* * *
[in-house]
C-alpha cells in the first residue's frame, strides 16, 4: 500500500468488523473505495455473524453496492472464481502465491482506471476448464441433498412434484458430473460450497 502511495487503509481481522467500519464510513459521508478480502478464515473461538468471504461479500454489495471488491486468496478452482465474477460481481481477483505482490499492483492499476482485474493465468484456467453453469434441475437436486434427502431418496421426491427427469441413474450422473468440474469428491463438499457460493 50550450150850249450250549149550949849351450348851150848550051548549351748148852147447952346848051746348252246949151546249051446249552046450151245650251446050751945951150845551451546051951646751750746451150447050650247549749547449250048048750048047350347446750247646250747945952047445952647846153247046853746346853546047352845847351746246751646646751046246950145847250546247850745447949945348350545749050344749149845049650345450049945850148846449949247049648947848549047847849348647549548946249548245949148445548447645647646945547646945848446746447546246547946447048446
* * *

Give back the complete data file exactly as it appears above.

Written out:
[in-house]
C-alpha cells in the first residue's frame, strides 16, 4: 500500500468488523473505495455473524453496492472464481502465491482506471476448464441433498412434484458430473460450497 502511495487503509481481522467500519464510513459521508478480502478464515473461538468471504461479500454489495471488491486468496478452482465474477460481481481477483505482490499492483492499476482485474493465468484456467453453469434441475437436486434427502431418496421426491427427469441413474450422473468440474469428491463438499457460493 50550450150850249450250549149550949849351450348851150848550051548549351748148852147447952346848051746348252246949151546249051446249552046450151245650251446050751945951150845551451546051951646751750746451150447050650247549749547449250048048750048047350347446750247646250747945952047445952647846153247046853746346853546047352845847351746246751646646751046246950145847250546247850745447949945348350545749050344749149845049650345450049945850148846449949247049648947848549047847849348647549548946249548245949148445548447645647646945547646945848446746447546246547946447048446